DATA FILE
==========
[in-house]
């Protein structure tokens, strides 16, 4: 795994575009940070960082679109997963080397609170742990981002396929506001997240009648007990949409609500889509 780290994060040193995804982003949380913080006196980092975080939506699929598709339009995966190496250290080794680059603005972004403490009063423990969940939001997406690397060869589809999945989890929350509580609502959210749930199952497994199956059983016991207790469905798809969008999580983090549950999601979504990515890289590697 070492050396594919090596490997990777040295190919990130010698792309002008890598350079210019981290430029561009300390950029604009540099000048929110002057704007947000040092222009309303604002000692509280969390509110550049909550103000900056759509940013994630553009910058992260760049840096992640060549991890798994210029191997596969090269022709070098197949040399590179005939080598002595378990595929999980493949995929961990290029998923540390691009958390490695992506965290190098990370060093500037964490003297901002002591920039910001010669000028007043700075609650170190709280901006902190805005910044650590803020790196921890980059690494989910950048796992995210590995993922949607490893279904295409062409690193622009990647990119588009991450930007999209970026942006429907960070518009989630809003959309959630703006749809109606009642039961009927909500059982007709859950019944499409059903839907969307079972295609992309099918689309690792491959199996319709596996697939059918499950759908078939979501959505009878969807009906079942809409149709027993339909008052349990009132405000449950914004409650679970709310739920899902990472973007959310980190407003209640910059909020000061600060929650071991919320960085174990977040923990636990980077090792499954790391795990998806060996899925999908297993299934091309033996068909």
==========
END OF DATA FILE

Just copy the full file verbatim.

[in-house]
């Protein structure tokens, strides 16, 4: 795994575009940070960082679109997963080397609170742990981002396929506001997240009648007990949409609500889509 780290994060040193995804982003949380913080006196980092975080939506699929598709339009995966190496250290080794680059603005972004403490009063423990969940939001997406690397060869589809999945989890929350509580609502959210749930199952497994199956059983016991207790469905798809969008999580983090549950999601979504990515890289590697 070492050396594919090596490997990777040295190919990130010698792309002008890598350079210019981290430029561009300390950029604009540099000048929110002057704007947000040092222009309303604002000692509280969390509110550049909550103000900056759509940013994630553009910058992260760049840096992640060549991890798994210029191997596969090269022709070098197949040399590179005939080598002595378990595929999980493949995929961990290029998923540390691009958390490695992506965290190098990370060093500037964490003297901002002591920039910001010669000028007043700075609650170190709280901006902190805005910044650590803020790196921890980059690494989910950048796992995210590995993922949607490893279904295409062409690193622009990647990119588009991450930007999209970026942006429907960070518009989630809003959309959630703006749809109606009642039961009927909500059982007709859950019944499409059903839907969307079972295609992309099918689309690792491959199996319709596996697939059918499950759908078939979501959505009878969807009906079942809409149709027993339909008052349990009132405000449950914004409650679970709310739920899902990472973007959310980190407003209640910059909020000061600060929650071991919320960085174990977040923990636990980077090792499954790391795990998806060996899925999908297993299934091309033996068909």